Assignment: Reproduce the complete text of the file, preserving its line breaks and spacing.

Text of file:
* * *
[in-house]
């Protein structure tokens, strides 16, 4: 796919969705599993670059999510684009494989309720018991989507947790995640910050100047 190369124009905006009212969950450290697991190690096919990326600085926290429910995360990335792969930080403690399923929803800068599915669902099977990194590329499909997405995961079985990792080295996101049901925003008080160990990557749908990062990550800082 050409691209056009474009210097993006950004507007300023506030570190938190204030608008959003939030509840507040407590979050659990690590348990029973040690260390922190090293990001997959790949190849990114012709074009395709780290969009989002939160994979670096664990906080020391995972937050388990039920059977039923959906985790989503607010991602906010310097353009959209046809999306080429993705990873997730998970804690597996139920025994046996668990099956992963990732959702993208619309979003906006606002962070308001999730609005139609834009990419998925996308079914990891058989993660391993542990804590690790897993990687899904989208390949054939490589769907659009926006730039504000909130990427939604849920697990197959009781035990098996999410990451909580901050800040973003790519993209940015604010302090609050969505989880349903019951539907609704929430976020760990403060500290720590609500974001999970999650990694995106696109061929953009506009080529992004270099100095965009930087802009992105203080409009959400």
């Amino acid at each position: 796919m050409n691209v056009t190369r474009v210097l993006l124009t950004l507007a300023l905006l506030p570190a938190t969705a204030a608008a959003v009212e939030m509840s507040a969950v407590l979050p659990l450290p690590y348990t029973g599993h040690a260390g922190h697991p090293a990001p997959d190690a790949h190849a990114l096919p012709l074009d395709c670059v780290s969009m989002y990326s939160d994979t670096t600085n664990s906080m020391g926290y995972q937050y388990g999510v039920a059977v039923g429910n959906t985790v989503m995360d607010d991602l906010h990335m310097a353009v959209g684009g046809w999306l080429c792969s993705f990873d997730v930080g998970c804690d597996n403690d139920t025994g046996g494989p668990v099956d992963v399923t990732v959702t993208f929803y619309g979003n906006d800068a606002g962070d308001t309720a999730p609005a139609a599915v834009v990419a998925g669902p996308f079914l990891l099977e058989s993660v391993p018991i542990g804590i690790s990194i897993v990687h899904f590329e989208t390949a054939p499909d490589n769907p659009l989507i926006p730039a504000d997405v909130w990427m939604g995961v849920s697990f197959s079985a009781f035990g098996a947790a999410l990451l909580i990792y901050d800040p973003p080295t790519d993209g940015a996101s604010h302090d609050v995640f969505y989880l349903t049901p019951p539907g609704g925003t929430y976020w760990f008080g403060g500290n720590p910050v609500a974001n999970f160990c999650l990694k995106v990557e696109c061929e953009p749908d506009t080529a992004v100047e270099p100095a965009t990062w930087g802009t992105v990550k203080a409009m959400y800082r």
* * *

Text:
[in-house]
């Protein structure tokens, strides 16, 4: 796919969705599993670059999510684009494989309720018991989507947790995640910050100047 190369124009905006009212969950450290697991190690096919990326600085926290429910995360990335792969930080403690399923929803800068599915669902099977990194590329499909997405995961079985990792080295996101049901925003008080160990990557749908990062990550800082 050409691209056009474009210097993006950004507007300023506030570190938190204030608008959003939030509840507040407590979050659990690590348990029973040690260390922190090293990001997959790949190849990114012709074009395709780290969009989002939160994979670096664990906080020391995972937050388990039920059977039923959906985790989503607010991602906010310097353009959209046809999306080429993705990873997730998970804690597996139920025994046996668990099956992963990732959702993208619309979003906006606002962070308001999730609005139609834009990419998925996308079914990891058989993660391993542990804590690790897993990687899904989208390949054939490589769907659009926006730039504000909130990427939604849920697990197959009781035990098996999410990451909580901050800040973003790519993209940015604010302090609050969505989880349903019951539907609704929430976020760990403060500290720590609500974001999970999650990694995106696109061929953009506009080529992004270099100095965009930087802009992105203080409009959400």
């Amino acid at each position: 796919m050409n691209v056009t190369r474009v210097l993006l124009t950004l507007a300023l905006l506030p570190a938190t969705a204030a608008a959003v009212e939030m509840s507040a969950v407590l979050p659990l450290p690590y348990t029973g599993h040690a260390g922190h697991p090293a990001p997959d190690a790949h190849a990114l096919p012709l074009d395709c670059v780290s969009m989002y990326s939160d994979t670096t600085n664990s906080m020391g926290y995972q937050y388990g999510v039920a059977v039923g429910n959906t985790v989503m995360d607010d991602l906010h990335m310097a353009v959209g684009g046809w999306l080429c792969s993705f990873d997730v930080g998970c804690d597996n403690d139920t025994g046996g494989p668990v099956d992963v399923t990732v959702t993208f929803y619309g979003n906006d800068a606002g962070d308001t309720a999730p609005a139609a599915v834009v990419a998925g669902p996308f079914l990891l099977e058989s993660v391993p018991i542990g804590i690790s990194i897993v990687h899904f590329e989208t390949a054939p499909d490589n769907p659009l989507i926006p730039a504000d997405v909130w990427m939604g995961v849920s697990f197959s079985a009781f035990g098996a947790a999410l990451l909580i990792y901050d800040p973003p080295t790519d993209g940015a996101s604010h302090d609050v995640f969505y989880l349903t049901p019951p539907g609704g925003t929430y976020w760990f008080g403060g500290n720590p910050v609500a974001n999970f160990c999650l990694k995106v990557e696109c061929e953009p749908d506009t080529a992004v100047e270099p100095a965009t990062w930087g802009t992105v990550k203080a409009m959400y800082r």